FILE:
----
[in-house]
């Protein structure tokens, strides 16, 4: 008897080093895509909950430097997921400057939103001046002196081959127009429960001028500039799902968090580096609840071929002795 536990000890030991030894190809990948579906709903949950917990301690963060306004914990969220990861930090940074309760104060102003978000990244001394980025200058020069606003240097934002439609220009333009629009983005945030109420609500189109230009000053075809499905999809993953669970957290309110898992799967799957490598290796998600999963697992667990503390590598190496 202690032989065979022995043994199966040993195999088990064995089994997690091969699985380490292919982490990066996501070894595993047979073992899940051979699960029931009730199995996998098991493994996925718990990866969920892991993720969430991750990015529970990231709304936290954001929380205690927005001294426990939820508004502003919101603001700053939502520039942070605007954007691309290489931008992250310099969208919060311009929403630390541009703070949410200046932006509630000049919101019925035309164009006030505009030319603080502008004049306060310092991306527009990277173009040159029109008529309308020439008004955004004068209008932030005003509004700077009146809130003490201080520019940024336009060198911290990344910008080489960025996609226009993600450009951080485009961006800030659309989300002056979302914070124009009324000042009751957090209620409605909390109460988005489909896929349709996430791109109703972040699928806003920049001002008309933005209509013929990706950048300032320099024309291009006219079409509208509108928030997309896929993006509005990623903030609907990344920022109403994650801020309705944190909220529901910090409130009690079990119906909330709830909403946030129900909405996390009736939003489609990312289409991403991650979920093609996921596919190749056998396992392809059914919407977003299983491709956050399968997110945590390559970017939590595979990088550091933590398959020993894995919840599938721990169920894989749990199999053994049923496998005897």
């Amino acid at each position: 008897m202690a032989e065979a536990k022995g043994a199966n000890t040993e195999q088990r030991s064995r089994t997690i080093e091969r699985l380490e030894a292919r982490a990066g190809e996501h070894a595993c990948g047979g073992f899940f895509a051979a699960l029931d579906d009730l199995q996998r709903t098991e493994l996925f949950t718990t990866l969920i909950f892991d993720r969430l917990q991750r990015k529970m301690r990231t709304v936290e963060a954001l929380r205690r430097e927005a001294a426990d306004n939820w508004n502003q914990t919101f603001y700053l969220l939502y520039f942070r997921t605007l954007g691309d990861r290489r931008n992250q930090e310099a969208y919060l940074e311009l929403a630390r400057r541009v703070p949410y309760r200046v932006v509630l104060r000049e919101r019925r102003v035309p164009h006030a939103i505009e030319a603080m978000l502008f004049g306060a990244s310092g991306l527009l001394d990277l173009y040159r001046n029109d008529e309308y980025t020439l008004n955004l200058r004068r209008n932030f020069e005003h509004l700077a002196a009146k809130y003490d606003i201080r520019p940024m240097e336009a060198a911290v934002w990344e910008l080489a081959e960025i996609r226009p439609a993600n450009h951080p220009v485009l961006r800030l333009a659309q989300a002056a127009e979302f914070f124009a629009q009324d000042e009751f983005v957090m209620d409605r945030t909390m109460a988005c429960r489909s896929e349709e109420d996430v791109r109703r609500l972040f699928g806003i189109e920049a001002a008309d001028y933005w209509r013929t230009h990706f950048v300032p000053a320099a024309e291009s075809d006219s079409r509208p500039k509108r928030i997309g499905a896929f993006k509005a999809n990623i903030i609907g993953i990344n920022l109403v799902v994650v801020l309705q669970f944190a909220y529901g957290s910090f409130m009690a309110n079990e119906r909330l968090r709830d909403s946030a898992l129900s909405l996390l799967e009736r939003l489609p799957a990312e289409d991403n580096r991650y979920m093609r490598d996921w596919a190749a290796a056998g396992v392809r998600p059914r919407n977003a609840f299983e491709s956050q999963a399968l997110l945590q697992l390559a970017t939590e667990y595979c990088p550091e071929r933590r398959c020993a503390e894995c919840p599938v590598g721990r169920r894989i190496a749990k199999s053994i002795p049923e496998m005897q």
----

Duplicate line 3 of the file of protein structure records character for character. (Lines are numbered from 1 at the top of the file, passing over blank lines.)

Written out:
């Amino acid at each position: 008897m202690a032989e065979a536990k022995g043994a199966n000890t040993e195999q088990r030991s064995r089994t997690i080093e091969r699985l380490e030894a292919r982490a990066g190809e996501h070894a595993c990948g047979g073992f899940f895509a051979a699960l029931d579906d009730l199995q996998r709903t098991e493994l996925f949950t718990t990866l969920i909950f892991d993720r969430l917990q991750r990015k529970m301690r990231t709304v936290e963060a954001l929380r205690r430097e927005a001294a426990d306004n939820w508004n502003q914990t919101f603001y700053l969220l939502y520039f942070r997921t605007l954007g691309d990861r290489r931008n992250q930090e310099a969208y919060l940074e311009l929403a630390r400057r541009v703070p949410y309760r200046v932006v509630l104060r000049e919101r019925r102003v035309p164009h006030a939103i505009e030319a603080m978000l502008f004049g306060a990244s310092g991306l527009l001394d990277l173009y040159r001046n029109d008529e309308y980025t020439l008004n955004l200058r004068r209008n932030f020069e005003h509004l700077a002196a009146k809130y003490d606003i201080r520019p940024m240097e336009a060198a911290v934002w990344e910008l080489a081959e960025i996609r226009p439609a993600n450009h951080p220009v485009l961006r800030l333009a659309q989300a002056a127009e979302f914070f124009a629009q009324d000042e009751f983005v957090m209620d409605r945030t909390m109460a988005c429960r489909s896929e349709e109420d996430v791109r109703r609500l972040f699928g806003i189109e920049a001002a008309d001028y933005w209509r013929t230009h990706f950048v300032p000053a320099a024309e291009s075809d006219s079409r509208p500039k509108r928030i997309g499905a896929f993006k509005a999809n990623i903030i609907g993953i990344n920022l109403v799902v994650v801020l309705q669970f944190a909220y529901g957290s910090f409130m009690a309110n079990e119906r909330l968090r709830d909403s946030a898992l129900s909405l996390l799967e009736r939003l489609p799957a990312e289409d991403n580096r991650y979920m093609r490598d996921w596919a190749a290796a056998g396992v392809r998600p059914r919407n977003a609840f299983e491709s956050q999963a399968l997110l945590q697992l390559a970017t939590e667990y595979c990088p550091e071929r933590r398959c020993a503390e894995c919840p599938v590598g721990r169920r894989i190496a749990k199999s053994i002795p049923e496998m005897q």